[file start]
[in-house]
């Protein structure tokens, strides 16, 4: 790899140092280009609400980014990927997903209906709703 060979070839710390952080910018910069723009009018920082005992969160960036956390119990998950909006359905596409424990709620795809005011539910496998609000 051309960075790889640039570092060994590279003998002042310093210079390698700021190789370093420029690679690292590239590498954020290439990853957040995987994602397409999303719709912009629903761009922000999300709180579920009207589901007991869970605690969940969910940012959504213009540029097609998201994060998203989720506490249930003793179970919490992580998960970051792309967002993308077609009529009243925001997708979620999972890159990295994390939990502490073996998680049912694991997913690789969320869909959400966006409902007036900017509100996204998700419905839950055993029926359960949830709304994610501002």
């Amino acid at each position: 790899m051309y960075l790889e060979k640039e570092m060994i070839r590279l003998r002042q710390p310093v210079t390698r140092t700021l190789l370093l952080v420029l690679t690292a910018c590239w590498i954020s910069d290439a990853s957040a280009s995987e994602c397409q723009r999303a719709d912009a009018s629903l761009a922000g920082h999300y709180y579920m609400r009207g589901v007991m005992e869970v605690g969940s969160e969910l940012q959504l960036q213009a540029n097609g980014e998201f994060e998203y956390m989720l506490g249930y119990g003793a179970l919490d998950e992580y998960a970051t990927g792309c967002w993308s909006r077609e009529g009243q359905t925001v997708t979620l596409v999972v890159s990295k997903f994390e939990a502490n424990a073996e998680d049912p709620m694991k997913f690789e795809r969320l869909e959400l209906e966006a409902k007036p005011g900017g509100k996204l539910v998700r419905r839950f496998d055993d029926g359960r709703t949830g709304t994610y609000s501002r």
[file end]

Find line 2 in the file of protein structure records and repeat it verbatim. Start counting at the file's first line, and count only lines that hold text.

């Protein structure tokens, strides 16, 4: 790899140092280009609400980014990927997903209906709703 060979070839710390952080910018910069723009009018920082005992969160960036956390119990998950909006359905596409424990709620795809005011539910496998609000 051309960075790889640039570092060994590279003998002042310093210079390698700021190789370093420029690679690292590239590498954020290439990853957040995987994602397409999303719709912009629903761009922000999300709180579920009207589901007991869970605690969940969910940012959504213009540029097609998201994060998203989720506490249930003793179970919490992580998960970051792309967002993308077609009529009243925001997708979620999972890159990295994390939990502490073996998680049912694991997913690789969320869909959400966006409902007036900017509100996204998700419905839950055993029926359960949830709304994610501002």